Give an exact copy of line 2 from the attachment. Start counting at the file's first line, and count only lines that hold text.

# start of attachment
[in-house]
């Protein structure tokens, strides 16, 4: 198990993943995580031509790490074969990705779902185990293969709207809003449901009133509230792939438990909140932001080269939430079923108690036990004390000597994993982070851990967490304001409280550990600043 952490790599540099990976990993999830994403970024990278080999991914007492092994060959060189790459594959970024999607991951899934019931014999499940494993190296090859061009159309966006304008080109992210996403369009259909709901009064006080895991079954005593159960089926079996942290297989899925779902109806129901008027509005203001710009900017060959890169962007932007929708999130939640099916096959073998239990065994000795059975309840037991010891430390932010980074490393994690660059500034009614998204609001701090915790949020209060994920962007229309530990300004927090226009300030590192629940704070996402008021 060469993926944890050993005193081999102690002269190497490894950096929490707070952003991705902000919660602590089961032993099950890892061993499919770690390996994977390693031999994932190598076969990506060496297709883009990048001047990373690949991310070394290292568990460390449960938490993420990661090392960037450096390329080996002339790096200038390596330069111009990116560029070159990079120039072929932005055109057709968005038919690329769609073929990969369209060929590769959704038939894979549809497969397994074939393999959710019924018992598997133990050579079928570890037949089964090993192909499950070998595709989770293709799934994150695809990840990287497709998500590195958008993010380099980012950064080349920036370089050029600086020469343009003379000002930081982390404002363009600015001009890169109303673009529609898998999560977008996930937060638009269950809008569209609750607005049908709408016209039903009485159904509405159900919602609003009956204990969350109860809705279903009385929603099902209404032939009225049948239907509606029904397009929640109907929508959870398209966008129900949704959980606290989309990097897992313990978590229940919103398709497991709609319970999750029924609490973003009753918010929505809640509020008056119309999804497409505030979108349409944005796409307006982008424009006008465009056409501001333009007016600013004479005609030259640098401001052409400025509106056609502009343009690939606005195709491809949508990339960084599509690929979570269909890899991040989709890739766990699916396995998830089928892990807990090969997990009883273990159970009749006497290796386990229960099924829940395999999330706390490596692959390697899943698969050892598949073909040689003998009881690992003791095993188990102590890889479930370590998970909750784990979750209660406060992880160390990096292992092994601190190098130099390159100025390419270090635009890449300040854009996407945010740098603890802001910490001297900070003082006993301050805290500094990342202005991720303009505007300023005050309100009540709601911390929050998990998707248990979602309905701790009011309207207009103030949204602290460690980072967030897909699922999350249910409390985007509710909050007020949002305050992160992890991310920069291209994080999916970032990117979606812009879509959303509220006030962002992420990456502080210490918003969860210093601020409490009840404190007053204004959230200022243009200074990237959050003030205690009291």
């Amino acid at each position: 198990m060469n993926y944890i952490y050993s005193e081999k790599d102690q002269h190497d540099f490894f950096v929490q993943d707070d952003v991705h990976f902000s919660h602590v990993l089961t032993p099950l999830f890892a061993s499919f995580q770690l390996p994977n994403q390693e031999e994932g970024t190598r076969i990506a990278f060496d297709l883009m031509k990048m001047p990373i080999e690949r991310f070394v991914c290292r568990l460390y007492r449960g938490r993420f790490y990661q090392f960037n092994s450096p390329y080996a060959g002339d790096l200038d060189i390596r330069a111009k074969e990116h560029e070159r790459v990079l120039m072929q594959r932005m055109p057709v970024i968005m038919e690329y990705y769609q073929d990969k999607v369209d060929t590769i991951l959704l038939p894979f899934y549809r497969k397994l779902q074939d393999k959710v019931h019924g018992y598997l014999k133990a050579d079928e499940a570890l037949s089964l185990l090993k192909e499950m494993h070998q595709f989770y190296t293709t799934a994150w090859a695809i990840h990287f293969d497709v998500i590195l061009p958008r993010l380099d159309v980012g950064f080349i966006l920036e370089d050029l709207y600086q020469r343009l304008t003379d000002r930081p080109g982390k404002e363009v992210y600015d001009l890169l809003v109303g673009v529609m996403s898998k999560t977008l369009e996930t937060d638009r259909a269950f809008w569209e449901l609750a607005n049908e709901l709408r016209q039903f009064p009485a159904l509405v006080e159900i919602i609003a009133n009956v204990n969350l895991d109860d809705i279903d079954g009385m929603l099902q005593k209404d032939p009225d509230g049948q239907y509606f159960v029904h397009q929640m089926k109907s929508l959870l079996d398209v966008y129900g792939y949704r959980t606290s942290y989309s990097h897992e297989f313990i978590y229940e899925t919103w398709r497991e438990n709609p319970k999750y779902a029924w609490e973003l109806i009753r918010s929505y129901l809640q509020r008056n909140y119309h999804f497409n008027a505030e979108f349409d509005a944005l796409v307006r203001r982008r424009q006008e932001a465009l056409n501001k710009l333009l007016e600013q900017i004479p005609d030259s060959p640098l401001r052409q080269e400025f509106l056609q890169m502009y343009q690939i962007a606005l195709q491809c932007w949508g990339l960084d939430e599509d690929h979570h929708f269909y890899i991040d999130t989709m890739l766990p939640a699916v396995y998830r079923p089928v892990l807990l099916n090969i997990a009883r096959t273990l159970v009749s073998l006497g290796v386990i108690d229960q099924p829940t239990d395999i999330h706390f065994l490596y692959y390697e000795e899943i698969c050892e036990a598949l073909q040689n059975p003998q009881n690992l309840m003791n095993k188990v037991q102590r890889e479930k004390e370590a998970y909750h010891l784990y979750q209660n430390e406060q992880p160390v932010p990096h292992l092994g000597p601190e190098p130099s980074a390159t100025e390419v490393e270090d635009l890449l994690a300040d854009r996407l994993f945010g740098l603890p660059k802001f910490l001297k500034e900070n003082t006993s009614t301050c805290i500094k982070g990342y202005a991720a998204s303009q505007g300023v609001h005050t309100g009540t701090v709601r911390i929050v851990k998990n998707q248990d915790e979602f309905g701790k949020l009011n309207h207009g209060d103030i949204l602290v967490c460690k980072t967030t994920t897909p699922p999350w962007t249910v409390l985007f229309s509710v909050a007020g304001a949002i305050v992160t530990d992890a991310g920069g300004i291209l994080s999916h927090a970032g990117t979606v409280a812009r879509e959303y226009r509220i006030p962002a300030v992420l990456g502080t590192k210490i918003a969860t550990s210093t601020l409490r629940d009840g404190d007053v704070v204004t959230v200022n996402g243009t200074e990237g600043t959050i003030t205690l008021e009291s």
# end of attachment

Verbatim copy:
């Protein structure tokens, strides 16, 4: 198990993943995580031509790490074969990705779902185990293969709207809003449901009133509230792939438990909140932001080269939430079923108690036990004390000597994993982070851990967490304001409280550990600043 952490790599540099990976990993999830994403970024990278080999991914007492092994060959060189790459594959970024999607991951899934019931014999499940494993190296090859061009159309966006304008080109992210996403369009259909709901009064006080895991079954005593159960089926079996942290297989899925779902109806129901008027509005203001710009900017060959890169962007932007929708999130939640099916096959073998239990065994000795059975309840037991010891430390932010980074490393994690660059500034009614998204609001701090915790949020209060994920962007229309530990300004927090226009300030590192629940704070996402008021 060469993926944890050993005193081999102690002269190497490894950096929490707070952003991705902000919660602590089961032993099950890892061993499919770690390996994977390693031999994932190598076969990506060496297709883009990048001047990373690949991310070394290292568990460390449960938490993420990661090392960037450096390329080996002339790096200038390596330069111009990116560029070159990079120039072929932005055109057709968005038919690329769609073929990969369209060929590769959704038939894979549809497969397994074939393999959710019924018992598997133990050579079928570890037949089964090993192909499950070998595709989770293709799934994150695809990840990287497709998500590195958008993010380099980012950064080349920036370089050029600086020469343009003379000002930081982390404002363009600015001009890169109303673009529609898998999560977008996930937060638009269950809008569209609750607005049908709408016209039903009485159904509405159900919602609003009956204990969350109860809705279903009385929603099902209404032939009225049948239907509606029904397009929640109907929508959870398209966008129900949704959980606290989309990097897992313990978590229940919103398709497991709609319970999750029924609490973003009753918010929505809640509020008056119309999804497409505030979108349409944005796409307006982008424009006008465009056409501001333009007016600013004479005609030259640098401001052409400025509106056609502009343009690939606005195709491809949508990339960084599509690929979570269909890899991040989709890739766990699916396995998830089928892990807990090969997990009883273990159970009749006497290796386990229960099924829940395999999330706390490596692959390697899943698969050892598949073909040689003998009881690992003791095993188990102590890889479930370590998970909750784990979750209660406060992880160390990096292992092994601190190098130099390159100025390419270090635009890449300040854009996407945010740098603890802001910490001297900070003082006993301050805290500094990342202005991720303009505007300023005050309100009540709601911390929050998990998707248990979602309905701790009011309207207009103030949204602290460690980072967030897909699922999350249910409390985007509710909050007020949002305050992160992890991310920069291209994080999916970032990117979606812009879509959303509220006030962002992420990456502080210490918003969860210093601020409490009840404190007053204004959230200022243009200074990237959050003030205690009291």